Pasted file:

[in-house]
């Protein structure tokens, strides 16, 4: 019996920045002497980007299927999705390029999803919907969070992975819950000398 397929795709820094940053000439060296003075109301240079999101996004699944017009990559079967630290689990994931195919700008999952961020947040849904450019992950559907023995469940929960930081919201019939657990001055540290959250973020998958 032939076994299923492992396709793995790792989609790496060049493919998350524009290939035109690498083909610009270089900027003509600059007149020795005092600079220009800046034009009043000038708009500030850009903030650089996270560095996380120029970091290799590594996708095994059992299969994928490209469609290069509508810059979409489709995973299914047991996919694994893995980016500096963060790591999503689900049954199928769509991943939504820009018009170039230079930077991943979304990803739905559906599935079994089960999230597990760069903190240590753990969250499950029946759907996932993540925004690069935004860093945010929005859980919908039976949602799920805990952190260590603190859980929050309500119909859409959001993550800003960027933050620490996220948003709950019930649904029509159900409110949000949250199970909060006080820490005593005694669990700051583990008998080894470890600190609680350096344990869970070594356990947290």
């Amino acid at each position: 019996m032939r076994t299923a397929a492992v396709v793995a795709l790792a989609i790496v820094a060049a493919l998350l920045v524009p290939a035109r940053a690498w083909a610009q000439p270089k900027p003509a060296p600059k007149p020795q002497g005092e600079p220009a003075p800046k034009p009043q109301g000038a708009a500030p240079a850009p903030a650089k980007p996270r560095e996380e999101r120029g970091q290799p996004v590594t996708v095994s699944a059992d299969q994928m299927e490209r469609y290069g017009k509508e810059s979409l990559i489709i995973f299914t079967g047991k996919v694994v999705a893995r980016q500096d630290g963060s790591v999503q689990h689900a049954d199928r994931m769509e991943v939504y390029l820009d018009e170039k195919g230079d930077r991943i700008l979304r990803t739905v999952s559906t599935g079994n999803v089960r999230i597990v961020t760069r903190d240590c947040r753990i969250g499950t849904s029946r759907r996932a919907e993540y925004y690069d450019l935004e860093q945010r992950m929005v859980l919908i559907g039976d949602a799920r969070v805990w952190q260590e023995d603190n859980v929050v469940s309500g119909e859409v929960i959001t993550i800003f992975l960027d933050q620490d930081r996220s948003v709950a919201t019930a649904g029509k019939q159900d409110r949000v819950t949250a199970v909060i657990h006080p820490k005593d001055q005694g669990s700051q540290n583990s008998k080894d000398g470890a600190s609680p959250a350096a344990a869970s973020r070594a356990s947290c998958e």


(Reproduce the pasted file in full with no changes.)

[in-house]
């Protein structure tokens, strides 16, 4: 019996920045002497980007299927999705390029999803919907969070992975819950000398 397929795709820094940053000439060296003075109301240079999101996004699944017009990559079967630290689990994931195919700008999952961020947040849904450019992950559907023995469940929960930081919201019939657990001055540290959250973020998958 032939076994299923492992396709793995790792989609790496060049493919998350524009290939035109690498083909610009270089900027003509600059007149020795005092600079220009800046034009009043000038708009500030850009903030650089996270560095996380120029970091290799590594996708095994059992299969994928490209469609290069509508810059979409489709995973299914047991996919694994893995980016500096963060790591999503689900049954199928769509991943939504820009018009170039230079930077991943979304990803739905559906599935079994089960999230597990760069903190240590753990969250499950029946759907996932993540925004690069935004860093945010929005859980919908039976949602799920805990952190260590603190859980929050309500119909859409959001993550800003960027933050620490996220948003709950019930649904029509159900409110949000949250199970909060006080820490005593005694669990700051583990008998080894470890600190609680350096344990869970070594356990947290």
């Amino acid at each position: 019996m032939r076994t299923a397929a492992v396709v793995a795709l790792a989609i790496v820094a060049a493919l998350l920045v524009p290939a035109r940053a690498w083909a610009q000439p270089k900027p003509a060296p600059k007149p020795q002497g005092e600079p220009a003075p800046k034009p009043q109301g000038a708009a500030p240079a850009p903030a650089k980007p996270r560095e996380e999101r120029g970091q290799p996004v590594t996708v095994s699944a059992d299969q994928m299927e490209r469609y290069g017009k509508e810059s979409l990559i489709i995973f299914t079967g047991k996919v694994v999705a893995r980016q500096d630290g963060s790591v999503q689990h689900a049954d199928r994931m769509e991943v939504y390029l820009d018009e170039k195919g230079d930077r991943i700008l979304r990803t739905v999952s559906t599935g079994n999803v089960r999230i597990v961020t760069r903190d240590c947040r753990i969250g499950t849904s029946r759907r996932a919907e993540y925004y690069d450019l935004e860093q945010r992950m929005v859980l919908i559907g039976d949602a799920r969070v805990w952190q260590e023995d603190n859980v929050v469940s309500g119909e859409v929960i959001t993550i800003f992975l960027d933050q620490d930081r996220s948003v709950a919201t019930a649904g029509k019939q159900d409110r949000v819950t949250a199970v909060i657990h006080p820490k005593d001055q005694g669990s700051q540290n583990s008998k080894d000398g470890a600190s609680p959250a350096a344990a869970s973020r070594a356990s947290c998958e």